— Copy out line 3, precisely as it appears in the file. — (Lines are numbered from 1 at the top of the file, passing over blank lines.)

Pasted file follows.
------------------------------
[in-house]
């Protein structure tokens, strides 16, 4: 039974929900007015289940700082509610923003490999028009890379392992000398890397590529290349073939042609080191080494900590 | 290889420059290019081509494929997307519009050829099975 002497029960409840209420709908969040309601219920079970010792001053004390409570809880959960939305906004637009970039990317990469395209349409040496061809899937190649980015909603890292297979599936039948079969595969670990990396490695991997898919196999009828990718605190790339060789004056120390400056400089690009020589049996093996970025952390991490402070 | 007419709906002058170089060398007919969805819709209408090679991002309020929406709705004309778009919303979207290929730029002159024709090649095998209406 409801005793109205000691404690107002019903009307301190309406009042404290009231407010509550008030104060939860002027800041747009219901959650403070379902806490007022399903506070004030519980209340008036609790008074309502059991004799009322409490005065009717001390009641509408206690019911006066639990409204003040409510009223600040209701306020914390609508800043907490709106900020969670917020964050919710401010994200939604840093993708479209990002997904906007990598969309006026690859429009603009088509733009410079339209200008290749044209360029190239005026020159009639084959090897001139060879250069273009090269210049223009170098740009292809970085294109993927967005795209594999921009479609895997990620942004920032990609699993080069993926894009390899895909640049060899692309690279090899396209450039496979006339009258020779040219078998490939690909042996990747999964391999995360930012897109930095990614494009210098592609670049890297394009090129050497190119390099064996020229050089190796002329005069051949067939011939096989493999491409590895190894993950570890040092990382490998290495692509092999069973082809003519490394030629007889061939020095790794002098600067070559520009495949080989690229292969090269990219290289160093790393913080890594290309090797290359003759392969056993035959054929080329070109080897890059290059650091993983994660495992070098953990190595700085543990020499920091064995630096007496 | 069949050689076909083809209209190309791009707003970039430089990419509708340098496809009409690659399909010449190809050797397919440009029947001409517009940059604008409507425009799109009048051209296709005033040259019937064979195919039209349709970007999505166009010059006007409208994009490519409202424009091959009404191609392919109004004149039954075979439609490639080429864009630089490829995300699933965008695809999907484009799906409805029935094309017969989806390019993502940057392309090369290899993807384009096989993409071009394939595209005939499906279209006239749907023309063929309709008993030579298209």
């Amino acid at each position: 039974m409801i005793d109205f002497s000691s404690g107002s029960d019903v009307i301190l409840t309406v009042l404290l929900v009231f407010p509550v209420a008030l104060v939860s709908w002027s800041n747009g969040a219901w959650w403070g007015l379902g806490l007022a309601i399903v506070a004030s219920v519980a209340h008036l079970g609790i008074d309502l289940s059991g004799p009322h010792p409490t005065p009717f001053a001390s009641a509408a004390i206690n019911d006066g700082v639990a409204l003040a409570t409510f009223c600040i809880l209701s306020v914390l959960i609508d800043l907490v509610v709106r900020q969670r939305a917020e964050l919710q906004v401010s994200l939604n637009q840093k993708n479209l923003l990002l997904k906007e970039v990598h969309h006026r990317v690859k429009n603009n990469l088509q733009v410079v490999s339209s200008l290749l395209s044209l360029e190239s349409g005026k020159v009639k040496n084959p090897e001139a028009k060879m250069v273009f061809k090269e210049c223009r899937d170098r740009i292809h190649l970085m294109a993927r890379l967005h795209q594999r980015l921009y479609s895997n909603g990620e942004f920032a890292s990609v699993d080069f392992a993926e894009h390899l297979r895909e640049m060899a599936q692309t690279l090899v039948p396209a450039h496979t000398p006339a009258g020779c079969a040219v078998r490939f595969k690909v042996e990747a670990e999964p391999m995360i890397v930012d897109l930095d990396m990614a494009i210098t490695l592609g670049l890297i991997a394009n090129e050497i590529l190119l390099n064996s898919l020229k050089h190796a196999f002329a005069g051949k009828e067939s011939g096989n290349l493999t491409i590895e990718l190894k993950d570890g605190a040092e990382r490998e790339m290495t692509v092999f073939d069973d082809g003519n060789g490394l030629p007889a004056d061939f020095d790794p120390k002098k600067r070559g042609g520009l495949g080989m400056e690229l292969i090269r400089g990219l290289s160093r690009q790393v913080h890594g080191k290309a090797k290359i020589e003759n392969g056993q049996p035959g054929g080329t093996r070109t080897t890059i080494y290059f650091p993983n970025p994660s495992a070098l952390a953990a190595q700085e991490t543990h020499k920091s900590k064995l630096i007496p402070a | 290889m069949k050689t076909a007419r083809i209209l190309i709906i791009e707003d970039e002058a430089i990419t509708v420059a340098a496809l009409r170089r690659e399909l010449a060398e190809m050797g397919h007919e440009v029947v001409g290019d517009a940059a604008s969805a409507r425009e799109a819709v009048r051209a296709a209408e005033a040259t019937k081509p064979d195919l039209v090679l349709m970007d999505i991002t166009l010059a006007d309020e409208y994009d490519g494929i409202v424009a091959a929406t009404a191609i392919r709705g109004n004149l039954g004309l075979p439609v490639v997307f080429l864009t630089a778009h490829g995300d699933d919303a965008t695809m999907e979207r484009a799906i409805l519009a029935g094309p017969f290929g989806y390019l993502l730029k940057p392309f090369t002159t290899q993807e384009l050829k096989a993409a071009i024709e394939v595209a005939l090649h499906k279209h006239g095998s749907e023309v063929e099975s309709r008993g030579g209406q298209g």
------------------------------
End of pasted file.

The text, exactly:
């Amino acid at each position: 039974m409801i005793d109205f002497s000691s404690g107002s029960d019903v009307i301190l409840t309406v009042l404290l929900v009231f407010p509550v209420a008030l104060v939860s709908w002027s800041n747009g969040a219901w959650w403070g007015l379902g806490l007022a309601i399903v506070a004030s219920v519980a209340h008036l079970g609790i008074d309502l289940s059991g004799p009322h010792p409490t005065p009717f001053a001390s009641a509408a004390i206690n019911d006066g700082v639990a409204l003040a409570t409510f009223c600040i809880l209701s306020v914390l959960i609508d800043l907490v509610v709106r900020q969670r939305a917020e964050l919710q906004v401010s994200l939604n637009q840093k993708n479209l923003l990002l997904k906007e970039v990598h969309h006026r990317v690859k429009n603009n990469l088509q733009v410079v490999s339209s200008l290749l395209s044209l360029e190239s349409g005026k020159v009639k040496n084959p090897e001139a028009k060879m250069v273009f061809k090269e210049c223009r899937d170098r740009i292809h190649l970085m294109a993927r890379l967005h795209q594999r980015l921009y479609s895997n909603g990620e942004f920032a890292s990609v699993d080069f392992a993926e894009h390899l297979r895909e640049m060899a599936q692309t690279l090899v039948p396209a450039h496979t000398p006339a009258g020779c079969a040219v078998r490939f595969k690909v042996e990747a670990e999964p391999m995360i890397v930012d897109l930095d990396m990614a494009i210098t490695l592609g670049l890297i991997a394009n090129e050497i590529l190119l390099n064996s898919l020229k050089h190796a196999f002329a005069g051949k009828e067939s011939g096989n290349l493999t491409i590895e990718l190894k993950d570890g605190a040092e990382r490998e790339m290495t692509v092999f073939d069973d082809g003519n060789g490394l030629p007889a004056d061939f020095d790794p120390k002098k600067r070559g042609g520009l495949g080989m400056e690229l292969i090269r400089g990219l290289s160093r690009q790393v913080h890594g080191k290309a090797k290359i020589e003759n392969g056993q049996p035959g054929g080329t093996r070109t080897t890059i080494y290059f650091p993983n970025p994660s495992a070098l952390a953990a190595q700085e991490t543990h020499k920091s900590k064995l630096i007496p402070a | 290889m069949k050689t076909a007419r083809i209209l190309i709906i791009e707003d970039e002058a430089i990419t509708v420059a340098a496809l009409r170089r690659e399909l010449a060398e190809m050797g397919h007919e440009v029947v001409g290019d517009a940059a604008s969805a409507r425009e799109a819709v009048r051209a296709a209408e005033a040259t019937k081509p064979d195919l039209v090679l349709m970007d999505i991002t166009l010059a006007d309020e409208y994009d490519g494929i409202v424009a091959a929406t009404a191609i392919r709705g109004n004149l039954g004309l075979p439609v490639v997307f080429l864009t630089a778009h490829g995300d699933d919303a965008t695809m999907e979207r484009a799906i409805l519009a029935g094309p017969f290929g989806y390019l993502l730029k940057p392309f090369t002159t290899q993807e384009l050829k096989a993409a071009i024709e394939v595209a005939l090649h499906k279209h006239g095998s749907e023309v063929e099975s309709r008993g030579g209406q298209g």